Every year, some 303,000 women die from pregnancy-related causes.
99% of these deaths occur in the developing world.
Why is this happening?
According to the World Health Organization:
“The high number of maternal deaths in some areas of the world reflects inequities in access to health services, and highlights the gap between rich and poor. Almost all maternal deaths (99%) occur in developing countries. More than half of these deaths occur in sub-Saharan Africa and almost one third occur in South Asia. More than half of maternal deaths occur in fragile and humanitarian settings.
The maternal mortality ratio in developing countries in 2015 is 239 per 100,000 live births versus 12 per 100,000 live births in developed countries. There are large disparities between countries, but also within countries, and between women with high and low income and those women living in rural versus urban areas.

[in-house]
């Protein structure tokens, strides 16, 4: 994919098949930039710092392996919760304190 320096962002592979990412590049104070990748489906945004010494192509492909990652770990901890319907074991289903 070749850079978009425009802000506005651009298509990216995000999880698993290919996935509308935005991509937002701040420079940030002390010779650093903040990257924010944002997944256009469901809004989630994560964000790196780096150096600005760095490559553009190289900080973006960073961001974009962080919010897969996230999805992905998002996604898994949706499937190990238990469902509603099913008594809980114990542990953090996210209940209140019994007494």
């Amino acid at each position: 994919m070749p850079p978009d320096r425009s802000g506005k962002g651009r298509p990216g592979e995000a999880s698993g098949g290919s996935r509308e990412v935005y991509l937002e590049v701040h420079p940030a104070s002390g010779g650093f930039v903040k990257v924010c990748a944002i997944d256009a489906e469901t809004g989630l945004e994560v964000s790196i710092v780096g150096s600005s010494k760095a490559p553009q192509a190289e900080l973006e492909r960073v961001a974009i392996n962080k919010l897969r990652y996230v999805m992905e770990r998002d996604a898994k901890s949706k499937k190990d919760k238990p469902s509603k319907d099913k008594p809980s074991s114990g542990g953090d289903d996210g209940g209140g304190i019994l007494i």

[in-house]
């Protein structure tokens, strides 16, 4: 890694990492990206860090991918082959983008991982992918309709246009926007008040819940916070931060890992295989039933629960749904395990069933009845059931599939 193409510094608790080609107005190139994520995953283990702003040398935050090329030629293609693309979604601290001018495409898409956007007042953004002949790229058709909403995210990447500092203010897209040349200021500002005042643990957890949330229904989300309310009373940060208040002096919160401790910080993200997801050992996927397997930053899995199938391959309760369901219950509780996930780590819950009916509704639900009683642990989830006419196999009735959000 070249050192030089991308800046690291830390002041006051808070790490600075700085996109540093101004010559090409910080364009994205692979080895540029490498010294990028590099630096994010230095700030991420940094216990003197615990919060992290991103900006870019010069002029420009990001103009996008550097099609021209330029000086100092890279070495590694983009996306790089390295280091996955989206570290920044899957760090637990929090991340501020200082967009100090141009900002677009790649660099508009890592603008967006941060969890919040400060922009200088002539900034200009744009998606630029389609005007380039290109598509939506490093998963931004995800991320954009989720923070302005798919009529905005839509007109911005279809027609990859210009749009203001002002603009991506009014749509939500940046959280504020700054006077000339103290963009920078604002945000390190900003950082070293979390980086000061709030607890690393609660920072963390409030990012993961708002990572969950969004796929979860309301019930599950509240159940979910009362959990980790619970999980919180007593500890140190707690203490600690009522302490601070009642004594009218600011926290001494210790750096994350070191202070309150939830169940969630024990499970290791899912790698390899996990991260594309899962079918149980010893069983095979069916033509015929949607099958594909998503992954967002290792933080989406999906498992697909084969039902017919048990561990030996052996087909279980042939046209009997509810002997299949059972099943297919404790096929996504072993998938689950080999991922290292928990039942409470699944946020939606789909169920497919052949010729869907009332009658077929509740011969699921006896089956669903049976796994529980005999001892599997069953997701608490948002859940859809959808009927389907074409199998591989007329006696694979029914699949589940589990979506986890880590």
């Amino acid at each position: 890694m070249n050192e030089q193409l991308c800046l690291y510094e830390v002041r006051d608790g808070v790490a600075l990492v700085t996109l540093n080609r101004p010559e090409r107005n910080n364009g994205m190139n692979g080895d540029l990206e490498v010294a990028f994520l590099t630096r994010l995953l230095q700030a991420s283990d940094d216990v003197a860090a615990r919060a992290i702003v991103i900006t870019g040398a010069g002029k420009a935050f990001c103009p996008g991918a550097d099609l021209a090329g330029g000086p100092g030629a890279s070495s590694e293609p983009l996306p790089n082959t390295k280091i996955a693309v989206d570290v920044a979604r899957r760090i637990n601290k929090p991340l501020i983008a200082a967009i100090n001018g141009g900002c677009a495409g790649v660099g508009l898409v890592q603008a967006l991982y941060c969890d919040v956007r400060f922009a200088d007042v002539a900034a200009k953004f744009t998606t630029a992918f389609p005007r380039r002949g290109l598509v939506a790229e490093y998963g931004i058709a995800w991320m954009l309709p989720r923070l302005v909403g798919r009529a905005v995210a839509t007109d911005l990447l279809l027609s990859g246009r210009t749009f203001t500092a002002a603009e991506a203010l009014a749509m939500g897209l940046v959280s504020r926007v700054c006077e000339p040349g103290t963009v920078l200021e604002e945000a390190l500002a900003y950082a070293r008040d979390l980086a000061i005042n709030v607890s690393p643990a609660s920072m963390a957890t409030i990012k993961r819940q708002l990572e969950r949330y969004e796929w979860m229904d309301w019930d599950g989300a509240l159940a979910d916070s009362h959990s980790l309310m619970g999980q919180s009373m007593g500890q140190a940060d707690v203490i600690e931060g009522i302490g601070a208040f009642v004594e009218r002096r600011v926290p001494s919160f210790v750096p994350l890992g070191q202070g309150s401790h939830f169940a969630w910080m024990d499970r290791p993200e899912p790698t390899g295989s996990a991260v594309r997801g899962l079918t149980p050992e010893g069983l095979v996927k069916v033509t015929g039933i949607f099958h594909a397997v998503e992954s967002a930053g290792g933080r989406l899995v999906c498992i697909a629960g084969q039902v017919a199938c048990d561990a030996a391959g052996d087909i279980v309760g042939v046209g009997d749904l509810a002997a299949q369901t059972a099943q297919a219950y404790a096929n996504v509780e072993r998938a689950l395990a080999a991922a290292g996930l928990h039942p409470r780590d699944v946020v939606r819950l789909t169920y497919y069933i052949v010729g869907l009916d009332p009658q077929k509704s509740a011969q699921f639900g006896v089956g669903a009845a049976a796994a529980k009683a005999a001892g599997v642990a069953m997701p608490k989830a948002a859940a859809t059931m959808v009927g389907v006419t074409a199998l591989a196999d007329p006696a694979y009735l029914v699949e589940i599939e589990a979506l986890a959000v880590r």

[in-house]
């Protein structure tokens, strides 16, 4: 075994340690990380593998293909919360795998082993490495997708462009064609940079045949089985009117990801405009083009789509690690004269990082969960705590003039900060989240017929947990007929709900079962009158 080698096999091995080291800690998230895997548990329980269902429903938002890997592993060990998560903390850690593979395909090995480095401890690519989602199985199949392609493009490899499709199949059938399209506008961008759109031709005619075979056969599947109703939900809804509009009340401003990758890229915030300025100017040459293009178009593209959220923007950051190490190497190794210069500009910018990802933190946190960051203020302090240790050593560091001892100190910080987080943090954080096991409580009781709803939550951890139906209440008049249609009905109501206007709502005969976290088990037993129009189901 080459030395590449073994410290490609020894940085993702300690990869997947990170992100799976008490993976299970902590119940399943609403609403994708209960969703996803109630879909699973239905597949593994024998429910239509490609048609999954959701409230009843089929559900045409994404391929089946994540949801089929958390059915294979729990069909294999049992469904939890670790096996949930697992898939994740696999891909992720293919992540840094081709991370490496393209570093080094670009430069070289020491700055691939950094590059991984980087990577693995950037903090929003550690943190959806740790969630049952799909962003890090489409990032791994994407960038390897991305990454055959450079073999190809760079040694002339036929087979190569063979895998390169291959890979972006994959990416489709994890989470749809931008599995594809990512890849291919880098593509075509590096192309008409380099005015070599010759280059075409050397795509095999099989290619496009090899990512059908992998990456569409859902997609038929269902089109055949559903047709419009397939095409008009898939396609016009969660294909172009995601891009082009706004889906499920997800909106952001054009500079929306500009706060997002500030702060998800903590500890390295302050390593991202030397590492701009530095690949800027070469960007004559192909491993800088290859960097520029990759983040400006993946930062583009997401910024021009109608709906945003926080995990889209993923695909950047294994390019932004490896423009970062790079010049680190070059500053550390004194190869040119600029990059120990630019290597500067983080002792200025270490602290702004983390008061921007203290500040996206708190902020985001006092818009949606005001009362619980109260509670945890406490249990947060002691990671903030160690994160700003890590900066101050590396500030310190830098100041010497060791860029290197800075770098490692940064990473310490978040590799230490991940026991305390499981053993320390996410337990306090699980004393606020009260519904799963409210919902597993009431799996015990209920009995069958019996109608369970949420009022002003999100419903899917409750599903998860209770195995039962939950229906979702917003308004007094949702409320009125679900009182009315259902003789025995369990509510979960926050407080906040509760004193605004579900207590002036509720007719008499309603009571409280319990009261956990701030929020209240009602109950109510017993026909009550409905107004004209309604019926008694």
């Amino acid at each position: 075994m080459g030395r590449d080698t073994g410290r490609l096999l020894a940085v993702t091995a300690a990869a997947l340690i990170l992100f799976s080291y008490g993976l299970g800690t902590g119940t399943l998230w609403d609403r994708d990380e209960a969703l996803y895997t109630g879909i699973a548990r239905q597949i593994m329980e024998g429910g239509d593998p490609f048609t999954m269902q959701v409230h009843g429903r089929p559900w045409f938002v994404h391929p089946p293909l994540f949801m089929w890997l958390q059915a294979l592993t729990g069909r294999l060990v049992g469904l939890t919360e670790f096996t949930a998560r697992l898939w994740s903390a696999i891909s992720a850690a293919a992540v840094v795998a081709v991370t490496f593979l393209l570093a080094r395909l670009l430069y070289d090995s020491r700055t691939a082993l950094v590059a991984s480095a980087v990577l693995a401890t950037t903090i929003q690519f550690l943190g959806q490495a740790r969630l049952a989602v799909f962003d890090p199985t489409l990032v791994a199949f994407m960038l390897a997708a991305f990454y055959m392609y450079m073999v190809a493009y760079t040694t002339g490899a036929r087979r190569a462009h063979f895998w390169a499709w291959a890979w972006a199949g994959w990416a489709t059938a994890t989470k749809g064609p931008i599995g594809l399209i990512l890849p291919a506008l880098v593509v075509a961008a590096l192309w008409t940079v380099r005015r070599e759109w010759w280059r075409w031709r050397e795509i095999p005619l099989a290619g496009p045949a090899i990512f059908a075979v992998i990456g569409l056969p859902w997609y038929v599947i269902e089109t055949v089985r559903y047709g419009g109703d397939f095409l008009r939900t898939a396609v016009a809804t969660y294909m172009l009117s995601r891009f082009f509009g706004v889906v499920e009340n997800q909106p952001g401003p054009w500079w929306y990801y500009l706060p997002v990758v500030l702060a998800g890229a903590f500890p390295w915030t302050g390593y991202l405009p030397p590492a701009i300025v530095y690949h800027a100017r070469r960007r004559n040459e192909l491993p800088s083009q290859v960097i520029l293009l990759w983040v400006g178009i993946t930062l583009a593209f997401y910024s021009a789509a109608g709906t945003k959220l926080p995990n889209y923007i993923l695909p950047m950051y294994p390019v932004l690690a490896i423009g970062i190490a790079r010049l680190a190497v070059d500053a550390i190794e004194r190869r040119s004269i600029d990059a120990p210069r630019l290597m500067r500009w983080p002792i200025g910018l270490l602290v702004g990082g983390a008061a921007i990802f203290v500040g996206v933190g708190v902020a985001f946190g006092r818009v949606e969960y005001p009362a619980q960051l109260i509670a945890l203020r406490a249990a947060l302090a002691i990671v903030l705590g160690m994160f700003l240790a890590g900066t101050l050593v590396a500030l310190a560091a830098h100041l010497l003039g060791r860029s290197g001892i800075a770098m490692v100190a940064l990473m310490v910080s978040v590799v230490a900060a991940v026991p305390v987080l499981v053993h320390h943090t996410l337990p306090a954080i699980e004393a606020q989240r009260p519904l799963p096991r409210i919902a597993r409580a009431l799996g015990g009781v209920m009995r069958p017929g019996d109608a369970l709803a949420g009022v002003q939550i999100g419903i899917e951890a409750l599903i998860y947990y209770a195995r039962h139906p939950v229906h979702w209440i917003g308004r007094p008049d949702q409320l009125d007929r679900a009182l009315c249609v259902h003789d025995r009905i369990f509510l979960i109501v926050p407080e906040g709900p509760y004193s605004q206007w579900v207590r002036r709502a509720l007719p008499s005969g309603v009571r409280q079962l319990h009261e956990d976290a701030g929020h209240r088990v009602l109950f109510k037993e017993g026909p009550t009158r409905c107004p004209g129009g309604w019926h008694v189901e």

The risk of maternal mortality is highest for adolescent girls under 15 years old and complications in pregnancy and childbirth is a leading cause of death among adolescent girls in developing countries.
Women in developing countries have, on average, many more pregnancies than women in developed countries, and their lifetime risk of death due to pregnancy is higher. A woman’s lifetime risk of maternal death – the probability that a 15 year old woman will eventually die from a maternal cause – is 1 in 4,900 in developed countries, versus 1 in 180 in developing countries. In countries designated as fragile states, the risk is 1 in 54; showing the consequences from breakdowns in health systems.”